UNSUNG PLAYER: LAVON COLEMAN

The emergence in 2015 of Gaskin as a freshman stalwart and a shifty, 1,300-yard rusher was a big reason why Huskies teammate Dwayne Washington skipped his senior season and declared early for the NFL draft (he was drafted by and plays for the Detroit Lions) and a factor in veteran Deontae Cooper’s decision to transfer to San Jose State. Coleman, a junior, chose to complement Gaskin this season — and he was very good at it. The California native gave Washington an entirely different dimension to its rushing game. While Gaskin preferred to hold back and wait for holes to open, and then dart through them, Coleman punished people. He carries a thick 5-foot-11, 228-pound frame and uses it to slash through the line and run squarely into someone, often taking opposing players several yards downfield with him. As a backup, he ran for 101 yards on 18 carries against Colorado in the Pac-12 Championship game. He had a career-best 181 yards rushing at Arizona. Coleman has accumulated 836 yards and 7 touchdowns on the ground this season to go with Gaskin’s 1,339 yards and 10 scores. No one has been able to run effectively against Alabama. Coleman will see if a physical approach works.

STRONGEST UNIT: SECONDARY

Hands down, this position area has more star power, pro prospects and unbridled confidence than any other at Washington. In rebuilding the program, Peterson redid the defense first and came up with a defensive backfield that has no equal in the Pac-12. It has marquee players in Baker and junior cornerback Sidney Jones. While Baker draws most of the attention and accolades, Jones is an All-American pick on some lists and likewise a three-time Washington starter and twice a first-team All-Pac-12 choice. With nine career interceptions, Jones is a great cover player, making him coveted by the NFL. The rest of the supporting cast is equally impressive. Senior cornerback Kevin King is a three-year starter with six career picks, 13 pass breakups this season and a pro future. Sophomore JoJo McIntosh has been a functional starting strong safety, but he can’t afford to get complacent about his job. His backup, freshman Taylor Rapp, has topped the Huskies with four interceptions this season and is a budding star. Rapp scored on a pick from 35 yards out against Colorado, nearly found the end zone on another moments later and was named Pac-12 championship game MVP.

MOST VULNERABLE UNIT: LINEBACKERS

The players have been recycled and become beatable. That wasn’t necessarily the case when the season opened. Then unit was special. But down the stretch, the Huskies lost inside linebacker Azeem Victor and outside hybrid end-linebacker Joe Mathis to season-ending leg injuries, and the team lost some of its edge. Mathis, a senior, was the Huskies’ best pass rusher. Victor, a junior and first-team All-Pac-12 selection, was one of the team’s better defensive players, if not its heart and soul, and his departure was a huge blow. He suffered a broken leg in Washington’s only defeat this season, to USC, getting carted away with the score knotted at 3-3. Even while missing three and half games, Victor finished as the Huskies’ leading tackler with 67. Junior inside linebacker Keyshawn Bierria and Wooching on the outside are the leaders now. They’ve been season-long starters and highly productive players on the second row this season, but they were much better with Victor and Mathis next to them. The replacements, redshirt freshman D.J. Beavers and junior Connor O’Brien, are reserves masquerading as starters. They come up short to the others in the speed and experience departments. Alabama will try to exploit this pair.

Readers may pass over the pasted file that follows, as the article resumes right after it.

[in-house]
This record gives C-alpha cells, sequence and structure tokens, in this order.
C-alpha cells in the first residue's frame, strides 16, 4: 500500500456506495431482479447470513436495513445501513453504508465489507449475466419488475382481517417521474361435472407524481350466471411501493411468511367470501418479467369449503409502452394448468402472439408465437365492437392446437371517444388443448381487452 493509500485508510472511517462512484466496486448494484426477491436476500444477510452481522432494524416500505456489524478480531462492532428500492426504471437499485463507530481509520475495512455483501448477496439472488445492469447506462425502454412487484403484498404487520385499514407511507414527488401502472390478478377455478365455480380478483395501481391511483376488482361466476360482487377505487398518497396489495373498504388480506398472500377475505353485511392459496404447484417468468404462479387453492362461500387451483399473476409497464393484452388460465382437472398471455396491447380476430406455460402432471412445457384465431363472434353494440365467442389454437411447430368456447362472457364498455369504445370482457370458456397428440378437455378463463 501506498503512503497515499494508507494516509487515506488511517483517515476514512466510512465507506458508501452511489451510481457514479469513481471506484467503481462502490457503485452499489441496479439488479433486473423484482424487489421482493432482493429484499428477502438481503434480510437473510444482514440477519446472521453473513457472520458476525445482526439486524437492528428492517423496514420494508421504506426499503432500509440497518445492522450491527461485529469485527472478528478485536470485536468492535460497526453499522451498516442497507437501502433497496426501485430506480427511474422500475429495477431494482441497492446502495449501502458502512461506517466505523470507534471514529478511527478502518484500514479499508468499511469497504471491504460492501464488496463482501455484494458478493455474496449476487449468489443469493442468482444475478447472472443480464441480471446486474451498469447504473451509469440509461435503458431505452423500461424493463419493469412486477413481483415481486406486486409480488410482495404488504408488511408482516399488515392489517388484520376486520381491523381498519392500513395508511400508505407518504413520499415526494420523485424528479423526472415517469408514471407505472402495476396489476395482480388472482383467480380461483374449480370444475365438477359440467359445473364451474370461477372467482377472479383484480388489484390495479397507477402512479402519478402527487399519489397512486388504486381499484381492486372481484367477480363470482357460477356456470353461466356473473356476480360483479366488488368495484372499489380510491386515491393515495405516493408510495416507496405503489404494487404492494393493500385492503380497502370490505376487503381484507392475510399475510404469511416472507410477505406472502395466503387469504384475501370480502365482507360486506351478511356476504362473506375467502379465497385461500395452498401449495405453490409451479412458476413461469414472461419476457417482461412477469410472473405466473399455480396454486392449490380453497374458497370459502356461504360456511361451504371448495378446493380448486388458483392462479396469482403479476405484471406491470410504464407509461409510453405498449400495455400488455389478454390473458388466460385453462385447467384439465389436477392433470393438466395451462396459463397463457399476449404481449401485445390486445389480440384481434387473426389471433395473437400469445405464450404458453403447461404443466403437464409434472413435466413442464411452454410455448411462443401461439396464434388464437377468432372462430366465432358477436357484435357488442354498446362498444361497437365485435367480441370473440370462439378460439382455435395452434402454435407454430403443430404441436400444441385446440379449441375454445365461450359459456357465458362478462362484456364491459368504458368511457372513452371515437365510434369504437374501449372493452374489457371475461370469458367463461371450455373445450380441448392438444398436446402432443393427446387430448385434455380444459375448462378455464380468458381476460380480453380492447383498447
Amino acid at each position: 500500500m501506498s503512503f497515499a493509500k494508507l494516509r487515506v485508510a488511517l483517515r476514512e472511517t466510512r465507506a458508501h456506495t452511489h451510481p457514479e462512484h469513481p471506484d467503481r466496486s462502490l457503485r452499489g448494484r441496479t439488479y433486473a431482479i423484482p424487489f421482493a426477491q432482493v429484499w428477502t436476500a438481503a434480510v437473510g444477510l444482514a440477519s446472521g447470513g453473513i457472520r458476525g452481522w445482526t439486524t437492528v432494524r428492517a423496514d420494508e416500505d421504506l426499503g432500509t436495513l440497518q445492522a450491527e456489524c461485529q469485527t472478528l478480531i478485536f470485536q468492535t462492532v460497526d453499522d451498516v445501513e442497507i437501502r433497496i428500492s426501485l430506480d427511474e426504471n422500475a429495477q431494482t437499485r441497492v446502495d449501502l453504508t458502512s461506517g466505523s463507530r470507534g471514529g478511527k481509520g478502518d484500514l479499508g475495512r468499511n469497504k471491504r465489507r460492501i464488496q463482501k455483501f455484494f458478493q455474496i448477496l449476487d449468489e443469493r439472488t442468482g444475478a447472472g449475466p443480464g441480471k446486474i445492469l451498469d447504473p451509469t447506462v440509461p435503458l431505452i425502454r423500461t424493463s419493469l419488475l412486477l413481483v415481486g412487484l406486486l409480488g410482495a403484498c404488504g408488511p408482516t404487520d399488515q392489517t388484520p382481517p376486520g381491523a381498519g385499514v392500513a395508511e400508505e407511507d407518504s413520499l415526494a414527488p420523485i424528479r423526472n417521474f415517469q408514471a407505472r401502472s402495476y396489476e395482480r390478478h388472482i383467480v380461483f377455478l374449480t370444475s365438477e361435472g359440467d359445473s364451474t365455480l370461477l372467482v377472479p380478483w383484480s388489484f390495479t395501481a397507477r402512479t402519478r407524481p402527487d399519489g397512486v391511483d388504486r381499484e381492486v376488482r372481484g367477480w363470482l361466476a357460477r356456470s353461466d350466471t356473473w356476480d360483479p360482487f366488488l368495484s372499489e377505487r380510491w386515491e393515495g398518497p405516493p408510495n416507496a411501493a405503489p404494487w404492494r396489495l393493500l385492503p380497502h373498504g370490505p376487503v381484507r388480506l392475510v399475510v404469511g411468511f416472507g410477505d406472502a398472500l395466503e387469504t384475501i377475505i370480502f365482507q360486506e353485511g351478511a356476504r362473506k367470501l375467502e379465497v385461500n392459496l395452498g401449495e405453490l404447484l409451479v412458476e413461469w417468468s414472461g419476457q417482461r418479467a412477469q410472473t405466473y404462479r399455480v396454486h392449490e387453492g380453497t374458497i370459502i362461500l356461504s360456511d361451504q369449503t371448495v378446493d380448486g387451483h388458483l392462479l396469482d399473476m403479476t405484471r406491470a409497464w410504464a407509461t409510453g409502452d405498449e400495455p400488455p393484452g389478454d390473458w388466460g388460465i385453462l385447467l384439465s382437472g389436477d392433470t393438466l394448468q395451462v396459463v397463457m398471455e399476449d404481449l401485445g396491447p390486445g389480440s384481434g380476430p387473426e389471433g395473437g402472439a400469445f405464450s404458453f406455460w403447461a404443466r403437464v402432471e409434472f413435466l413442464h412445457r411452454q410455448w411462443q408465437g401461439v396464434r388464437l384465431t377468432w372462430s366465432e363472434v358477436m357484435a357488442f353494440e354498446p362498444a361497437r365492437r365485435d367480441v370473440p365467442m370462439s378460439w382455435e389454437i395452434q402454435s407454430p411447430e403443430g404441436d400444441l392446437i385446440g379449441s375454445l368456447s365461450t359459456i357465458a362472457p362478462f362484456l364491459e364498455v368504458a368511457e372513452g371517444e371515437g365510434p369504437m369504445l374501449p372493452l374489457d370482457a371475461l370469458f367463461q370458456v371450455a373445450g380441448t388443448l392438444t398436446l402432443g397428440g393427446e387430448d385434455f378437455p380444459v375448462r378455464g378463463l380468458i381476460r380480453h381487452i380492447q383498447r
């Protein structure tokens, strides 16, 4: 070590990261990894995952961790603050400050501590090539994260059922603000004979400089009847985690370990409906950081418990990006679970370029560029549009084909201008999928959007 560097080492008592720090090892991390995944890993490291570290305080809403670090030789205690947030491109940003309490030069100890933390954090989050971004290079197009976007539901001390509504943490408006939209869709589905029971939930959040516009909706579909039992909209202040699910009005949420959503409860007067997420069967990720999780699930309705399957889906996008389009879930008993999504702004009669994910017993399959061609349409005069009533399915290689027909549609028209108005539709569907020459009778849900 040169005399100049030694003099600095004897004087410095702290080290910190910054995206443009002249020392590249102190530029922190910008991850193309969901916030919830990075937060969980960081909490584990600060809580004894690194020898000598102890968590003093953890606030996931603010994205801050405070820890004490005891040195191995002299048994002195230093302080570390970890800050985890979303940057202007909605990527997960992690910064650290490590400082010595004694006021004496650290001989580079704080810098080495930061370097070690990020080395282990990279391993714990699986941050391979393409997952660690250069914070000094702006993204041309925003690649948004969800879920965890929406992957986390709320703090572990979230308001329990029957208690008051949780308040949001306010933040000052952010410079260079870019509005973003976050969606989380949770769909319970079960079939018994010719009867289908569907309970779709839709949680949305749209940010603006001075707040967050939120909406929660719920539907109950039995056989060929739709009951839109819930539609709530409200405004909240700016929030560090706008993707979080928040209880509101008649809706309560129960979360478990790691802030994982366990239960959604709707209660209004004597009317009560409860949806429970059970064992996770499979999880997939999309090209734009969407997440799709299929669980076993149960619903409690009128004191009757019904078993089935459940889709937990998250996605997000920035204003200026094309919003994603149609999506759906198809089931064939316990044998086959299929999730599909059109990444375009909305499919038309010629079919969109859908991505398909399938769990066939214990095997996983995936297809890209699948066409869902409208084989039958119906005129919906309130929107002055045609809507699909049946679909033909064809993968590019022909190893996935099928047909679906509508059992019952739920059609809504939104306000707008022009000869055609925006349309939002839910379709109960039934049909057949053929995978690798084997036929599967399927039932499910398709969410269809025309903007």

HOW WASHINGTON CAN WIN THE PEACH BOWL

It can’t. No one will pick the Huskies to upset Alabama. Atlanta is the heart of the SEC, making it a Crimson Tide home game. Alabama already has reservations to the CFP title game in Tampa. Everyone says the Tide have no equal here. For those searching for an unlikely miracle, however, one word: Petersen. The Washington coach has nearly a month to plan for this game, and he does well with extended lead-up time. Ask Oklahoma about what happened in the 2007 Fiesta Bowl. A Statue of Liberty play, a wide-receiver touchdown pass and misdirection, misdirection, misdirection. An uncalculated outcome for sure. For the Huskies to win this one, Browning will need to be nearly flawless running the offense. He will need to get the ball deep to the elusive Ross, whose exceptional speed tends to upset most opponents. That might open up the running game. Most of all, the Huskies will need to be competitive in the trenches on offense and defense — they weren’t against USC in their only loss and it was a huge letdown. That set the tone for a 26-13 setback and showed where Washington could be compromised.